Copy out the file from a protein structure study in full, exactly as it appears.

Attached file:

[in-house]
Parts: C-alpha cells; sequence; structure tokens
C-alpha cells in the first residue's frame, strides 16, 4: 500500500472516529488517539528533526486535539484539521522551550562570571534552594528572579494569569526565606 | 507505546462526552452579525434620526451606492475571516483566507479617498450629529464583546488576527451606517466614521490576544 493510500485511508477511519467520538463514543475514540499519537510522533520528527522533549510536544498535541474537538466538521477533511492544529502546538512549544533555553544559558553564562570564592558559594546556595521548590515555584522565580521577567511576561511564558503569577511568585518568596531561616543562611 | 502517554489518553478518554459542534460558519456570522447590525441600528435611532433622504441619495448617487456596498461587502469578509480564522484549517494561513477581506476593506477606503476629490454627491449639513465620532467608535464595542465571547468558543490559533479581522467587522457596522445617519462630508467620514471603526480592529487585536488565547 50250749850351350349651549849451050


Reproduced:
[in-house]
Parts: C-alpha cells; sequence; structure tokens
C-alpha cells in the first residue's frame, strides 16, 4: 500500500472516529488517539528533526486535539484539521522551550562570571534552594528572579494569569526565606 | 507505546462526552452579525434620526451606492475571516483566507479617498450629529464583546488576527451606517466614521490576544 493510500485511508477511519467520538463514543475514540499519537510522533520528527522533549510536544498535541474537538466538521477533511492544529502546538512549544533555553544559558553564562570564592558559594546556595521548590515555584522565580521577567511576561511564558503569577511568585518568596531561616543562611 | 502517554489518553478518554459542534460558519456570522447590525441600528435611532433622504441619495448617487456596498461587502469578509480564522484549517494561513477581506476593506477606503476629490454627491449639513465620532467608535464595542465571547468558543490559533479581522467587522457596522445617519462630508467620514471603526480592529487585536488565547 50250749850351350349651549849451050